Emily Heitman, vice president and general manager of commercial operations for medium and large power transformers at ABB, testified at a congressional hearing before the House Energy and Commerce Subcommittee on Energy and Power in favor of HR 2244, which would establish a strategic transformer reserve program. Legislation was introduced by House Grid Innovation Caucus Co-chairs Renee Ellmers (R-NC) and Jerry McNerney (D-CA).
The bill is a provision in the comprehensive grid modernization draft legislation discussed at the subcommittee hearing. Heitman appeared on behalf of the National Electrical Manufacturers Association (NEMA).
According to NEMA president and CEO Kevin J. Cosgriff, large power transformers (LPTs) are integral components of the nation’s electric grid. If a single LPT is damaged for any reason, including a natural disaster, a substantial power disturbance could result. Multiple, concurrent transformer outages could result in significant, widespread outages.
“NEMA thanks Representatives Ellmers and McNerney for their leadership in introducing HR 2244, and we appreciate the support from Energy and Commerce Committee Chairman Fred Upton and Energy and Power Subcommittee Chairman Ed Whitfield for including it in their grid modernization discussion draft. This much-needed legislation would direct the Department of Energy to produce a plan to create a strategic transformer reserve program, an idea supported by NEMA and its members as a way to bolster the United States’ capacity to respond quickly to the loss of one or multiple large power transformers,” he says.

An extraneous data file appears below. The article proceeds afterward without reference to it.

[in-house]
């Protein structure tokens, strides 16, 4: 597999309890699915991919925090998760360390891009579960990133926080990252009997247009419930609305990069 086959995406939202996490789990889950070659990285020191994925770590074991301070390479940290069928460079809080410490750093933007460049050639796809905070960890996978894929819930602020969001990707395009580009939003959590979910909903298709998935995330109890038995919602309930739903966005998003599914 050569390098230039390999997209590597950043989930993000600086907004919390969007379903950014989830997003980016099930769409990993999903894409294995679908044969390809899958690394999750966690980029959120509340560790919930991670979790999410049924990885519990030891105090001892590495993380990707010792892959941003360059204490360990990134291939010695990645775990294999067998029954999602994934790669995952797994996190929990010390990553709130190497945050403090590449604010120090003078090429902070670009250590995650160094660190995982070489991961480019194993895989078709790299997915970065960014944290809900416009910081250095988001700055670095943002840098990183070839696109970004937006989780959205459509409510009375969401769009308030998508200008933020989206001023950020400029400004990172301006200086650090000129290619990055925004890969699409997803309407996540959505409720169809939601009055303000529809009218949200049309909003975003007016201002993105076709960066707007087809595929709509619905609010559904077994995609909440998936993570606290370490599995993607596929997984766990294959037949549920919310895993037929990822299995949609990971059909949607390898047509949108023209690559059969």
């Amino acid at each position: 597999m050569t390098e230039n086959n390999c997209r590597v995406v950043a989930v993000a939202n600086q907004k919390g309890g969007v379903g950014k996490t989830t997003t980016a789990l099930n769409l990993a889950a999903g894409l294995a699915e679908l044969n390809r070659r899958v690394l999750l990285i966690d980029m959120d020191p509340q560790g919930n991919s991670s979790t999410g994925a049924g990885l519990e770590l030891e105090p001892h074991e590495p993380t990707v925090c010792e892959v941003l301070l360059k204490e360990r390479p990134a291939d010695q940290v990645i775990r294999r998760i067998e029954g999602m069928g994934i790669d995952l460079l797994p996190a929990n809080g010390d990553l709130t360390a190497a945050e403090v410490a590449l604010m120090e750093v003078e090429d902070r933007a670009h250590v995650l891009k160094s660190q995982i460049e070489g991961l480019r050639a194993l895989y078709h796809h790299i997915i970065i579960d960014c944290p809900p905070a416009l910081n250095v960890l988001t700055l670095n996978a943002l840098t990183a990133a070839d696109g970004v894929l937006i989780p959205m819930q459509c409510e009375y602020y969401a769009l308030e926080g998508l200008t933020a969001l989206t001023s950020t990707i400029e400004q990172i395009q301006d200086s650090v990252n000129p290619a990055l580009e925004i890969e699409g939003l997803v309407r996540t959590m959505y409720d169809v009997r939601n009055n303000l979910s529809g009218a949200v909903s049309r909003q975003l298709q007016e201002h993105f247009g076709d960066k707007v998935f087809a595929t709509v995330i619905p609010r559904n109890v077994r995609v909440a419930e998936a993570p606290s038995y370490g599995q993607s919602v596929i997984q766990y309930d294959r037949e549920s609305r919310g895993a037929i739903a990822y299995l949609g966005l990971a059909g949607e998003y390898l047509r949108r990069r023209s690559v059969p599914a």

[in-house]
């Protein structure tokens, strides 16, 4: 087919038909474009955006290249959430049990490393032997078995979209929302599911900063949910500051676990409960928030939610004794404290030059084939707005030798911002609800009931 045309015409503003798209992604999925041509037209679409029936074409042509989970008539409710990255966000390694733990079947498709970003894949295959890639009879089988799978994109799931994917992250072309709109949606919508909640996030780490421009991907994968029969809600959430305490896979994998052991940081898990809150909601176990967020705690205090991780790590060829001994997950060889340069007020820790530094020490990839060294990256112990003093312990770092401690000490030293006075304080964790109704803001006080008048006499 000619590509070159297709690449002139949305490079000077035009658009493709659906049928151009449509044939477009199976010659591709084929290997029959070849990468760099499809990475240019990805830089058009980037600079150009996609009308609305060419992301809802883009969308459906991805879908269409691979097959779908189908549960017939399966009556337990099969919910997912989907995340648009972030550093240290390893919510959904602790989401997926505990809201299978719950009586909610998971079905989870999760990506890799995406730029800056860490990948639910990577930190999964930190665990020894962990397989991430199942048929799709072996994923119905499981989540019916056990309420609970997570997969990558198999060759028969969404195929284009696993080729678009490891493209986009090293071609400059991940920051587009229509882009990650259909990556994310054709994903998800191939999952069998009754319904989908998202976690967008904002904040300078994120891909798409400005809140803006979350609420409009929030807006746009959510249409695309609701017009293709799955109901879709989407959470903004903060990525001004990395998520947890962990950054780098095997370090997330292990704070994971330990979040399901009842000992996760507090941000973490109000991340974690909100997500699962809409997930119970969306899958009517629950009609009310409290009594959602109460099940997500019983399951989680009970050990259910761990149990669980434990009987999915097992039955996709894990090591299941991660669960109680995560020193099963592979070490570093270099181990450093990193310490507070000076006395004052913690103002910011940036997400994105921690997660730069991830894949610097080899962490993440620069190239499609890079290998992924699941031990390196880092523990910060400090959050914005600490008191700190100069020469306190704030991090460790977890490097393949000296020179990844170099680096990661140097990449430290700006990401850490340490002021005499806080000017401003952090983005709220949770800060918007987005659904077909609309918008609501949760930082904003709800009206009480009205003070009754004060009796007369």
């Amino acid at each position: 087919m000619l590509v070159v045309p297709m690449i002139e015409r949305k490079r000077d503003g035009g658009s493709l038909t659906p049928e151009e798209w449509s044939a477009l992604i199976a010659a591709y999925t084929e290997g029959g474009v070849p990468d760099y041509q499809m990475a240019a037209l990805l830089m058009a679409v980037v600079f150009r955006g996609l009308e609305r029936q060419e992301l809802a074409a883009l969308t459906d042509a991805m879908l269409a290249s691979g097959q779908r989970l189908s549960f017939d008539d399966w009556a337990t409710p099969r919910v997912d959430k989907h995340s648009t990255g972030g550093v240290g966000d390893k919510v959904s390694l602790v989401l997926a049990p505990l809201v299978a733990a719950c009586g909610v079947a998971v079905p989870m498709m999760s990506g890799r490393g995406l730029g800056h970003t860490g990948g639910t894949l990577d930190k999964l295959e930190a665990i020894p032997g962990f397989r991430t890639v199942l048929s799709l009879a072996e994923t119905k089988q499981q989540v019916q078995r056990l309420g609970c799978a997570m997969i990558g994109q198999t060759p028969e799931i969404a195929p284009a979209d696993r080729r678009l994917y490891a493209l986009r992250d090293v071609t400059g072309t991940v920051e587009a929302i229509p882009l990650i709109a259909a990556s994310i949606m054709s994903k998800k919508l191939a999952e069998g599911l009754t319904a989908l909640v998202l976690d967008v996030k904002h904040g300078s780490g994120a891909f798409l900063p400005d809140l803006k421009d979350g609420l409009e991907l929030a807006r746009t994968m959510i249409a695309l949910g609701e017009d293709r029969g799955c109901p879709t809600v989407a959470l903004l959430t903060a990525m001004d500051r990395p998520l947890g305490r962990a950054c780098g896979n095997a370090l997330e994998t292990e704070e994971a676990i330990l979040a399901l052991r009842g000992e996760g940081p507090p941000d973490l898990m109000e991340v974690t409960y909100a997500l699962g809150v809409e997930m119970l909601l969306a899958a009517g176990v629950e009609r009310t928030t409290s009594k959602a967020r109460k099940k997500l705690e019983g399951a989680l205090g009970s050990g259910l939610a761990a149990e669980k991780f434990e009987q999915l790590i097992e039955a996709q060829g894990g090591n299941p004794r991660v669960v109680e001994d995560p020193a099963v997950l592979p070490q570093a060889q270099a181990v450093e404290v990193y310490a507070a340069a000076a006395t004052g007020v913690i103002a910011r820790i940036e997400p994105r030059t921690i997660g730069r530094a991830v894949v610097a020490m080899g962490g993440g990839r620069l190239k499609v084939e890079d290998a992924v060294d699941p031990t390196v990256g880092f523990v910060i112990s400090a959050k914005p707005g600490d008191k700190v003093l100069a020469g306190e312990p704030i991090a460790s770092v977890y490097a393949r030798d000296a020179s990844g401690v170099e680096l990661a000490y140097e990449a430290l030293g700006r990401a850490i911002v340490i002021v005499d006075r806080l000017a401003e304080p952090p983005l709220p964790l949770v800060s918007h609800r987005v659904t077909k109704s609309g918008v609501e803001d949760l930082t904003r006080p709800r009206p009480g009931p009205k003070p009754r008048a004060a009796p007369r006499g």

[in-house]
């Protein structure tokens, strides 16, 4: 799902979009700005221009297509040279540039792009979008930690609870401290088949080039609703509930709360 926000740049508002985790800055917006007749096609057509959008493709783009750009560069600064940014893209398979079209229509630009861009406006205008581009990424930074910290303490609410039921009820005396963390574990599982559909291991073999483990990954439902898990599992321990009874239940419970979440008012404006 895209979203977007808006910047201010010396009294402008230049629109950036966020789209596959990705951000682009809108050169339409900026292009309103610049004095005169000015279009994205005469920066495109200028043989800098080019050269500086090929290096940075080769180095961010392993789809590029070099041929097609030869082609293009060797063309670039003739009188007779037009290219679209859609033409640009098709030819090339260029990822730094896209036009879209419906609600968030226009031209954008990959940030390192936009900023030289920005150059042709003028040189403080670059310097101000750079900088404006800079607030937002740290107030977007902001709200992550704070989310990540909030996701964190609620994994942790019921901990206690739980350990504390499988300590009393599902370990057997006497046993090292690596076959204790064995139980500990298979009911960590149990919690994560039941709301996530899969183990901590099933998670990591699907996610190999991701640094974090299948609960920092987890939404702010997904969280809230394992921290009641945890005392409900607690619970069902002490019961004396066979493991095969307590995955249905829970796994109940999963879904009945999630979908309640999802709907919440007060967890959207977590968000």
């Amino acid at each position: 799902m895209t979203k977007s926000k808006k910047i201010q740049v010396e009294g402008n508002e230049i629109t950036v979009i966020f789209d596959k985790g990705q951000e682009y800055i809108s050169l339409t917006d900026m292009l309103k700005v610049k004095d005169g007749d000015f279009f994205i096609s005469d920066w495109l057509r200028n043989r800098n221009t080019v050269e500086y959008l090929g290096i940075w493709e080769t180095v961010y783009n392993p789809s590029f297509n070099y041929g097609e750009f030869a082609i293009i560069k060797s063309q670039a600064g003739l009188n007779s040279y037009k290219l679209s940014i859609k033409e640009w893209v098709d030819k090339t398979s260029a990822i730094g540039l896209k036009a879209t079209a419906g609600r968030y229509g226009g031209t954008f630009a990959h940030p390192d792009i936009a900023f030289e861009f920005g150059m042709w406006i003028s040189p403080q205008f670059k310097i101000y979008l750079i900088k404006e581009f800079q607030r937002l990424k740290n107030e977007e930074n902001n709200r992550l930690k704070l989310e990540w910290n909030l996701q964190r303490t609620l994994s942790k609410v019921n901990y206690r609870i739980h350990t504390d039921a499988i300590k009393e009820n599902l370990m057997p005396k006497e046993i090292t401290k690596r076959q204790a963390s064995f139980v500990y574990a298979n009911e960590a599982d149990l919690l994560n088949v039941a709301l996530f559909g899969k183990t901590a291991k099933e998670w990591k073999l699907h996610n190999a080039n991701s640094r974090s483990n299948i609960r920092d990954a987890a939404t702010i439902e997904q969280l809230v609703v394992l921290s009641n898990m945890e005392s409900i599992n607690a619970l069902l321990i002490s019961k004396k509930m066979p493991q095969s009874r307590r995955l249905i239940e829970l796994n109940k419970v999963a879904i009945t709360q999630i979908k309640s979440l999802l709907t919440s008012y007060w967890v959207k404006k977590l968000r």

Heitman testified that LPTs cost millions of dollars and involve production lead times ranging from 12 to 24 months.
“Periodic material and component shortages can add to production delays,” she says. “Should an event occur that requires a replacement transformer, utilities would face a long delay if that replacement unit is not already built. Having appropriate reserves of LPTs at points around the country would mitigate this challenging gap and complement existing industry programs.”
Cosgriff concurred. “As Heitman noted, given the multiple factors involved in establishing a large power transformer reserve program, NEMA agrees that it makes sense to begin with DOE’s comprehensive plan and analysis prior to implementation,” he says.
A similar recommendation to examine the details of a regional transformer reserve program was included in the administration’s recently released Quadrennial Energy Review (QER). NEMA’s response to the QER can be read at on the NEMA website.
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